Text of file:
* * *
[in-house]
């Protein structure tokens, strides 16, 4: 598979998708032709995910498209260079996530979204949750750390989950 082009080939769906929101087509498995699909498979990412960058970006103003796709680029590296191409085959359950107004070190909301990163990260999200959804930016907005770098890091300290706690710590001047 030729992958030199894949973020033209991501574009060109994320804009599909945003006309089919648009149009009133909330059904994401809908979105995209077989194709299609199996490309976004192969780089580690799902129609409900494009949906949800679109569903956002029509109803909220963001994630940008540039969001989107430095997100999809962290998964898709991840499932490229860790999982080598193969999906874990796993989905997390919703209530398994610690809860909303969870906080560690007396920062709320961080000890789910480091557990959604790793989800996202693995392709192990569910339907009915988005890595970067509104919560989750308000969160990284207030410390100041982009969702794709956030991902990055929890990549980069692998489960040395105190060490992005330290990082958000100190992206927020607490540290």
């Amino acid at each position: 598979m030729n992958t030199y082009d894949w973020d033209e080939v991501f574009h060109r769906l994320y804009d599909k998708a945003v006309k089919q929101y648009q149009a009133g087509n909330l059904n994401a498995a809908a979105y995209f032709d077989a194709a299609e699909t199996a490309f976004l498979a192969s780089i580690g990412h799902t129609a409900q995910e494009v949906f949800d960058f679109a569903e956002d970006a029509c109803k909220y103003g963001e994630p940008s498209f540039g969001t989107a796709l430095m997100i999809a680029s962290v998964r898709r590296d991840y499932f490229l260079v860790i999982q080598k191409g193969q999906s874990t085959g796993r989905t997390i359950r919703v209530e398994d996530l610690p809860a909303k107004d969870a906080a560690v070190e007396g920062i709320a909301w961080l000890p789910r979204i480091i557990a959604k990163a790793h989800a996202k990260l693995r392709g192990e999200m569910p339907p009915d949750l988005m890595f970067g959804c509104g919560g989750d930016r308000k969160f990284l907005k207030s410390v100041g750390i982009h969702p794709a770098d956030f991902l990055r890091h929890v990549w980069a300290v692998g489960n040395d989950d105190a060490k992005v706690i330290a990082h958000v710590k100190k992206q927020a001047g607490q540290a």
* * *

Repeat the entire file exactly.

[in-house]
């Protein structure tokens, strides 16, 4: 598979998708032709995910498209260079996530979204949750750390989950 082009080939769906929101087509498995699909498979990412960058970006103003796709680029590296191409085959359950107004070190909301990163990260999200959804930016907005770098890091300290706690710590001047 030729992958030199894949973020033209991501574009060109994320804009599909945003006309089919648009149009009133909330059904994401809908979105995209077989194709299609199996490309976004192969780089580690799902129609409900494009949906949800679109569903956002029509109803909220963001994630940008540039969001989107430095997100999809962290998964898709991840499932490229860790999982080598193969999906874990796993989905997390919703209530398994610690809860909303969870906080560690007396920062709320961080000890789910480091557990959604790793989800996202693995392709192990569910339907009915988005890595970067509104919560989750308000969160990284207030410390100041982009969702794709956030991902990055929890990549980069692998489960040395105190060490992005330290990082958000100190992206927020607490540290």
């Amino acid at each position: 598979m030729n992958t030199y082009d894949w973020d033209e080939v991501f574009h060109r769906l994320y804009d599909k998708a945003v006309k089919q929101y648009q149009a009133g087509n909330l059904n994401a498995a809908a979105y995209f032709d077989a194709a299609e699909t199996a490309f976004l498979a192969s780089i580690g990412h799902t129609a409900q995910e494009v949906f949800d960058f679109a569903e956002d970006a029509c109803k909220y103003g963001e994630p940008s498209f540039g969001t989107a796709l430095m997100i999809a680029s962290v998964r898709r590296d991840y499932f490229l260079v860790i999982q080598k191409g193969q999906s874990t085959g796993r989905t997390i359950r919703v209530e398994d996530l610690p809860a909303k107004d969870a906080a560690v070190e007396g920062i709320a909301w961080l000890p789910r979204i480091i557990a959604k990163a790793h989800a996202k990260l693995r392709g192990e999200m569910p339907p009915d949750l988005m890595f970067g959804c509104g919560g989750d930016r308000k969160f990284l907005k207030s410390v100041g750390i982009h969702p794709a770098d956030f991902l990055r890091h929890v990549w980069a300290v692998g489960n040395d989950d105190a060490k992005v706690i330290a990082h958000v710590k100190k992206q927020a001047g607490q540290a």